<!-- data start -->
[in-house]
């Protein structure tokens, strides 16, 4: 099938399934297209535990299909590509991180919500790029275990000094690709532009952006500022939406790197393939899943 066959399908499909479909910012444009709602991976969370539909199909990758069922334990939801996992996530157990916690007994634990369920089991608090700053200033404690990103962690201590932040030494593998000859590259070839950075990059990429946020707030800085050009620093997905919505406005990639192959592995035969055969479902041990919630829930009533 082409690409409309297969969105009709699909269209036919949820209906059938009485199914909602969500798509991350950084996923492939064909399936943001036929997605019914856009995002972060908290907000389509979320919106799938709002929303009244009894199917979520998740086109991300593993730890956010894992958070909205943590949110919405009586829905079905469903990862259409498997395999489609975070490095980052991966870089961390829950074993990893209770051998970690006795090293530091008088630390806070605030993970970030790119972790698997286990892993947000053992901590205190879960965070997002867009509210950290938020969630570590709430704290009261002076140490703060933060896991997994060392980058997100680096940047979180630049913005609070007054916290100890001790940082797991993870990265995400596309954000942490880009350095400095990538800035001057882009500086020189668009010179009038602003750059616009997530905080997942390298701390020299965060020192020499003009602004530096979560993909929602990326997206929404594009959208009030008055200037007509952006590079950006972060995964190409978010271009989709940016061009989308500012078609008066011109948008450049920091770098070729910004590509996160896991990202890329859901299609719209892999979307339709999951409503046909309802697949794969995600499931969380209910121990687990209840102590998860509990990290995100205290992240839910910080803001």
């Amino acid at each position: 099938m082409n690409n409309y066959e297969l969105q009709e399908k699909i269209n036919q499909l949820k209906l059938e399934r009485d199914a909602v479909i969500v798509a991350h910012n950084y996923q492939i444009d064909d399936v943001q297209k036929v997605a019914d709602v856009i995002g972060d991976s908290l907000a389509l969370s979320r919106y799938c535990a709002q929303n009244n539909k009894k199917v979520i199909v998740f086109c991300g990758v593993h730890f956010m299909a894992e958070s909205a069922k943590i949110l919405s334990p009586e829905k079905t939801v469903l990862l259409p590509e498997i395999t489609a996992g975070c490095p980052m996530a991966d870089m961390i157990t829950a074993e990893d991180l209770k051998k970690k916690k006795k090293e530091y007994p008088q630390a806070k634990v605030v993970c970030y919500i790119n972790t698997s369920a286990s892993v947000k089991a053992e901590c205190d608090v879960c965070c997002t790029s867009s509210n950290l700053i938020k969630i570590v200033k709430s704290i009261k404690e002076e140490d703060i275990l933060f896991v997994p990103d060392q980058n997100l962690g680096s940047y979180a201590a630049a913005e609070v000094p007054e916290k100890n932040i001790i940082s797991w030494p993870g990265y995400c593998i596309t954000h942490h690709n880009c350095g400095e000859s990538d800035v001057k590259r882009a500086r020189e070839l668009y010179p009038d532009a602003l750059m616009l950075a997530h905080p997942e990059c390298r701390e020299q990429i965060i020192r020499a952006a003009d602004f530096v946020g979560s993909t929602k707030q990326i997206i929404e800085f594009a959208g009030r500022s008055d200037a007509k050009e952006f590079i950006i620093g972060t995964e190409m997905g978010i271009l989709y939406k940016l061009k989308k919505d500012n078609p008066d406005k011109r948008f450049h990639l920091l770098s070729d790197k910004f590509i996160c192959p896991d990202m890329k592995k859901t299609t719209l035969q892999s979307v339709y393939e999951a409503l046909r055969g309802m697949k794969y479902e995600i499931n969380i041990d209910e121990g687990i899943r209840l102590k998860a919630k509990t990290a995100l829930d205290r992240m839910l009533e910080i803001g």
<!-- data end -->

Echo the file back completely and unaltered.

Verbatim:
[in-house]
């Protein structure tokens, strides 16, 4: 099938399934297209535990299909590509991180919500790029275990000094690709532009952006500022939406790197393939899943 066959399908499909479909910012444009709602991976969370539909199909990758069922334990939801996992996530157990916690007994634990369920089991608090700053200033404690990103962690201590932040030494593998000859590259070839950075990059990429946020707030800085050009620093997905919505406005990639192959592995035969055969479902041990919630829930009533 082409690409409309297969969105009709699909269209036919949820209906059938009485199914909602969500798509991350950084996923492939064909399936943001036929997605019914856009995002972060908290907000389509979320919106799938709002929303009244009894199917979520998740086109991300593993730890956010894992958070909205943590949110919405009586829905079905469903990862259409498997395999489609975070490095980052991966870089961390829950074993990893209770051998970690006795090293530091008088630390806070605030993970970030790119972790698997286990892993947000053992901590205190879960965070997002867009509210950290938020969630570590709430704290009261002076140490703060933060896991997994060392980058997100680096940047979180630049913005609070007054916290100890001790940082797991993870990265995400596309954000942490880009350095400095990538800035001057882009500086020189668009010179009038602003750059616009997530905080997942390298701390020299965060020192020499003009602004530096979560993909929602990326997206929404594009959208009030008055200037007509952006590079950006972060995964190409978010271009989709940016061009989308500012078609008066011109948008450049920091770098070729910004590509996160896991990202890329859901299609719209892999979307339709999951409503046909309802697949794969995600499931969380209910121990687990209840102590998860509990990290995100205290992240839910910080803001």
């Amino acid at each position: 099938m082409n690409n409309y066959e297969l969105q009709e399908k699909i269209n036919q499909l949820k209906l059938e399934r009485d199914a909602v479909i969500v798509a991350h910012n950084y996923q492939i444009d064909d399936v943001q297209k036929v997605a019914d709602v856009i995002g972060d991976s908290l907000a389509l969370s979320r919106y799938c535990a709002q929303n009244n539909k009894k199917v979520i199909v998740f086109c991300g990758v593993h730890f956010m299909a894992e958070s909205a069922k943590i949110l919405s334990p009586e829905k079905t939801v469903l990862l259409p590509e498997i395999t489609a996992g975070c490095p980052m996530a991966d870089m961390i157990t829950a074993e990893d991180l209770k051998k970690k916690k006795k090293e530091y007994p008088q630390a806070k634990v605030v993970c970030y919500i790119n972790t698997s369920a286990s892993v947000k089991a053992e901590c205190d608090v879960c965070c997002t790029s867009s509210n950290l700053i938020k969630i570590v200033k709430s704290i009261k404690e002076e140490d703060i275990l933060f896991v997994p990103d060392q980058n997100l962690g680096s940047y979180a201590a630049a913005e609070v000094p007054e916290k100890n932040i001790i940082s797991w030494p993870g990265y995400c593998i596309t954000h942490h690709n880009c350095g400095e000859s990538d800035v001057k590259r882009a500086r020189e070839l668009y010179p009038d532009a602003l750059m616009l950075a997530h905080p997942e990059c390298r701390e020299q990429i965060i020192r020499a952006a003009d602004f530096v946020g979560s993909t929602k707030q990326i997206i929404e800085f594009a959208g009030r500022s008055d200037a007509k050009e952006f590079i950006i620093g972060t995964e190409m997905g978010i271009l989709y939406k940016l061009k989308k919505d500012n078609p008066d406005k011109r948008f450049h990639l920091l770098s070729d790197k910004f590509i996160c192959p896991d990202m890329k592995k859901t299609t719209l035969q892999s979307v339709y393939e999951a409503l046909r055969g309802m697949k794969y479902e995600i499931n969380i041990d209910e121990g687990i899943r209840l102590k998860a919630k509990t990290a995100l829930d205290r992240m839910l009533e910080i803001g």